• Provide free access to zoos, parks, and botanical gardens to specific age groups or on specific days to encourage kids and their families to try to new activities and visit new outdoor places.

Example policies:

  • AZ, CA, NJ, and IL have passed policies to assure federal funding for Safer Routes toSchool is well administered by the state Department of Transportation (DOT).
  • The Safer Routes Partnership provides guidance to improve policies to make sure bicyclists and pedestrians are considered in transportation and school infrastructure planning, design, construction, and maintenance. A fee-based mechanism can support funding for safer streets and school yards.

Emerging ideas: 

  • Support (through funding or declarations) a focus on near-by outdoor experiences. Rather than prioritize out of town experiences (multi-day outdoor experiences), which can often be the first thing to be cut when budgets are tight, explore opportunities to introduce equitable access to nearby nature experiences.
  • Remove barriers or support costs associated with transportation to support outdoor engagement both in school and outside school.

Example policies:

  • MN passed a provision that allows active military personnel and veterans with a service-related disability to receive a free year-round vehicle permit, providing unlimited access to all 75 Minnesota state parks and recreation areas (MN Statutes, section 85.053, subdivision 8 and 10).
  • NY and OR provide support for nature-based therapy programs for veterans.

Systematic Environmental Literacy and Education

Young people deserve opportunities to learn in, thrive in, and appreciate the outdoors, so they can become informed and engaged champions for our natural resources and communities. Ensuring environmental literacy and education is integrated in all forms of education ensures students will have opportunities to learn about and care for the outdoors.

Example policies:

  • The MD Green Schools Act of 2019 calls for a significant increase in the number of schools that become certified as Green Schools, and provides funding to support environmental learning and student action projects, including teacher professional development and student transformation to and from outdoor environmental learning experiences.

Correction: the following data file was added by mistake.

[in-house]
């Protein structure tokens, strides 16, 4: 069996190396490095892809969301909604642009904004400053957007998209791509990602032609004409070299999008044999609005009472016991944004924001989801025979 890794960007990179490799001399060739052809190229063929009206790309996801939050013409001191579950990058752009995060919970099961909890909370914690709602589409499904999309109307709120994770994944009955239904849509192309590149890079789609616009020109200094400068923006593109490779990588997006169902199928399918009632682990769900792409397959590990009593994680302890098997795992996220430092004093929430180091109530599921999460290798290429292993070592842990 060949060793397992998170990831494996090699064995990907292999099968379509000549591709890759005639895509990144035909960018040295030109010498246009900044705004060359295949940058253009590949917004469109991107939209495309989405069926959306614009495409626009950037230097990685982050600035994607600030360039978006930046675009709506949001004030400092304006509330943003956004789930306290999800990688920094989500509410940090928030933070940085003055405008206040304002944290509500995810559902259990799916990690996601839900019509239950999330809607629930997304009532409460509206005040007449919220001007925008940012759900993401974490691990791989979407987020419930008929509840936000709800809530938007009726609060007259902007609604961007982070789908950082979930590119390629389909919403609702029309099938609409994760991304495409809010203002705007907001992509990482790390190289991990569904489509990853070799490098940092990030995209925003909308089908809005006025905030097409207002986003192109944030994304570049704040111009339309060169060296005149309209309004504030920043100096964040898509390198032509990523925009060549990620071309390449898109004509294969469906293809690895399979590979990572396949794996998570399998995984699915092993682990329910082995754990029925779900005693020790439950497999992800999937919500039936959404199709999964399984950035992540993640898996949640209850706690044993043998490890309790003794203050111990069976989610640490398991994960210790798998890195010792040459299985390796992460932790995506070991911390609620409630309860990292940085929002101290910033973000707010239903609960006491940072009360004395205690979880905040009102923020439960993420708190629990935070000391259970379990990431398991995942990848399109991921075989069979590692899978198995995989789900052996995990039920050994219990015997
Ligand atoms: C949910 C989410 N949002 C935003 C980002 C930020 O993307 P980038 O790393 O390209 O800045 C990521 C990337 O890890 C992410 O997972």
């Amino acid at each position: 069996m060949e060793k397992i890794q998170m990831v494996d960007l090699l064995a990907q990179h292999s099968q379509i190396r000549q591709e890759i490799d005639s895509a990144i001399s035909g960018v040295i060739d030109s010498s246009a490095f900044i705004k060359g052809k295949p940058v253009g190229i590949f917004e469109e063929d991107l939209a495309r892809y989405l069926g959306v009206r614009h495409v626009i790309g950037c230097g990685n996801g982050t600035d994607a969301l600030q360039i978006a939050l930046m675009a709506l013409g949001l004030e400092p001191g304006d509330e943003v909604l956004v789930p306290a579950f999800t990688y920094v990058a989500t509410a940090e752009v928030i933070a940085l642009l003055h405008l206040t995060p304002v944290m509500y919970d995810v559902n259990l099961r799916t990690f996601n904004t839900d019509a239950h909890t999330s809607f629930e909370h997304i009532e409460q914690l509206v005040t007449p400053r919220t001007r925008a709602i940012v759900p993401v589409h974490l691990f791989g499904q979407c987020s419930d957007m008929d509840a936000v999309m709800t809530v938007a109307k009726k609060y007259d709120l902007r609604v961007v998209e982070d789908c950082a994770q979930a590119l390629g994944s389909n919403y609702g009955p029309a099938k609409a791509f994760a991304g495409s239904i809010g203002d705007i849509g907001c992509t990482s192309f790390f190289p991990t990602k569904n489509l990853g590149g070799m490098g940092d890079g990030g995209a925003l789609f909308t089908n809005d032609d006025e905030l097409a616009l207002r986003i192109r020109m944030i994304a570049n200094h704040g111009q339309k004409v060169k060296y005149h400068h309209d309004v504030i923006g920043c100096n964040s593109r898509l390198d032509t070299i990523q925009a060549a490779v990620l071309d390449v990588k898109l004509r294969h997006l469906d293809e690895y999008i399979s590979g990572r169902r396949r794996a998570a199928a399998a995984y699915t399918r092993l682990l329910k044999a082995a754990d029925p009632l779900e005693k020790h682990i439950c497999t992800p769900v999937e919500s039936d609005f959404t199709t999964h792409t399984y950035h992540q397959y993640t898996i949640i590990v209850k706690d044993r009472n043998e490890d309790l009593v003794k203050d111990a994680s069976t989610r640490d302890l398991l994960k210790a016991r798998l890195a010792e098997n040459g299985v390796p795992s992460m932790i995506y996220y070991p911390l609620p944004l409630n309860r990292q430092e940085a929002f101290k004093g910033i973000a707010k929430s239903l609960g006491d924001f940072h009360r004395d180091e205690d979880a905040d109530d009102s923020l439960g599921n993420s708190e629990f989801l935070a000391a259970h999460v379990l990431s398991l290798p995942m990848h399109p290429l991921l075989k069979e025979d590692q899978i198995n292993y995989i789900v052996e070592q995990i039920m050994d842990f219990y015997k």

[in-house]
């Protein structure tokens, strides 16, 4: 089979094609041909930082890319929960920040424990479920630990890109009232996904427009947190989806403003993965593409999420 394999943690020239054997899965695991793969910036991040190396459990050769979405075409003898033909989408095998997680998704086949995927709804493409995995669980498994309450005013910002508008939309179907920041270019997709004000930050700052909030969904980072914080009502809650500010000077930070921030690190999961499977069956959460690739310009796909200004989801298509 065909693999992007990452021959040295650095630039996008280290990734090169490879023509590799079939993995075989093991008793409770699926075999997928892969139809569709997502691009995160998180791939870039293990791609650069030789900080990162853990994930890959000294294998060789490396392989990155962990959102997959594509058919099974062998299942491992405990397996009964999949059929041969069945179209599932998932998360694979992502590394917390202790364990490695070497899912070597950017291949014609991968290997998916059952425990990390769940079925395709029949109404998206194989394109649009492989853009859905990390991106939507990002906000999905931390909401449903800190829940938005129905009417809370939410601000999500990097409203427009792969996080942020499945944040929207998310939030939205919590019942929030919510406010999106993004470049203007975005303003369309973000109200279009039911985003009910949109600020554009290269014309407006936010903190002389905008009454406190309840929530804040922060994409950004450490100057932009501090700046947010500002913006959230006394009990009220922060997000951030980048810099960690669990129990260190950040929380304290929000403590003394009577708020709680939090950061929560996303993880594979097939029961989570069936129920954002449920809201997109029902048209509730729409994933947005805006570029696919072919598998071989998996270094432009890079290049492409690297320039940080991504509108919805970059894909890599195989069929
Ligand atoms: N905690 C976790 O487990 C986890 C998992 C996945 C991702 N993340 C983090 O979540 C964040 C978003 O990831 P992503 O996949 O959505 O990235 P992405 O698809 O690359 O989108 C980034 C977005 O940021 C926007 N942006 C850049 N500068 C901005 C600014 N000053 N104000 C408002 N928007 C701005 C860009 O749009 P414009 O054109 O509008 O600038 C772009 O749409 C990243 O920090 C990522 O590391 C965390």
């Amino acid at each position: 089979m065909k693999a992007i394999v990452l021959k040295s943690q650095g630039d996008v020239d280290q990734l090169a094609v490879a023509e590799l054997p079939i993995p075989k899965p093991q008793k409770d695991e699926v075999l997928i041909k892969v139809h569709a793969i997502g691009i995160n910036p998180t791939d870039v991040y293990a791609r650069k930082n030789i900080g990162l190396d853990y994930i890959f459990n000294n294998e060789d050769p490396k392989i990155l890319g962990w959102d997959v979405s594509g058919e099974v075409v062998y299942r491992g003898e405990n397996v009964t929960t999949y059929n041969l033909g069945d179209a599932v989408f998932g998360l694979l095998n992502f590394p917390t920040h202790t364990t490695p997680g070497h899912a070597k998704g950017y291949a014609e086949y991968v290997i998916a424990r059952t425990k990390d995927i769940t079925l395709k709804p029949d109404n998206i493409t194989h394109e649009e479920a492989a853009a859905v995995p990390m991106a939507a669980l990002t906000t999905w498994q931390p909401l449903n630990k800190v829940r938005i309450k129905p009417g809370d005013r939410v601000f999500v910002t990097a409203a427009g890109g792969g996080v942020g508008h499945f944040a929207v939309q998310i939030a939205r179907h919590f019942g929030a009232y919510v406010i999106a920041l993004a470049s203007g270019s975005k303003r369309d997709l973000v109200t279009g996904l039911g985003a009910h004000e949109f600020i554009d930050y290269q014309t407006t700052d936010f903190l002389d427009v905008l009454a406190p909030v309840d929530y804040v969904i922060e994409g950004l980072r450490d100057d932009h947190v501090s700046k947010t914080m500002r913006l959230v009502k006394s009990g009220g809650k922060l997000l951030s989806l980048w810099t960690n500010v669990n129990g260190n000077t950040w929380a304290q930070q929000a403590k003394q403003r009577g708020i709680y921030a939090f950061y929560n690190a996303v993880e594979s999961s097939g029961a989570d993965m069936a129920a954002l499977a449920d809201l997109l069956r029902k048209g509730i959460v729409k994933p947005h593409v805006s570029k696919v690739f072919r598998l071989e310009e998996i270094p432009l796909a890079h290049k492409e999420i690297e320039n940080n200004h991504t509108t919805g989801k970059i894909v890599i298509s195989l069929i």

• CA’s Environmental Literacy Initiative introduced systematic environmental literacy into K-12 schools through the development of Principles and Concepts (EP&Cs) to complement California’s content standards and required the development of a model curriculum. A subsequent bill codified the EP&Cs along with encouraging school districts to promote instruction in environmental literacy, and directed the Superintendent of Public Instruction to provide leadership to further the goals of environmental literacy.
  • WI’s Green and Healthy Schools and MA’s Green Ribbon Schools complete the federal Green Ribbon Schools program, which reduces the environmental impact of schools, improves health and wellness, and increases environmental and sustainability literacy.

Emerging ideas: 

  • Consider outdoor experiences and environmental education as core subjects that receive similar assessments and emphasis as math and reading.

Example policies:

  • MD Conservation Corps (MCC) is an award-winning AmeriCorps program that engages young adults in extensive natural resource management and park conservation projects. The mission of the program is to provide both skills training and opportunities for young adults to serve Maryland’s conservation needs.  The program focuses on three critical areas of conservation work: environmental and park infrastructure restoration, trail and waterway improvement, and environmental education and interpretation.
  • Great Outdoors Colorado awards funding to provide youth employment through the Colorado Youth Corps Association to do conservation work. Two $500,000 grants are given to local agencies and Colorado Parks and Wildlife, respectively.

Emerging ideas: 

  • Funding or grant programs that support career counselors and other educators who support career decision-making in gaining knowledge about outdoor and natural resources focused careers.
  • Funding from states for conservation corps, green corps, and other similar organizations.

States in the Lead

Explore the interactive bill library to see states leading the way in youth outdoor policy.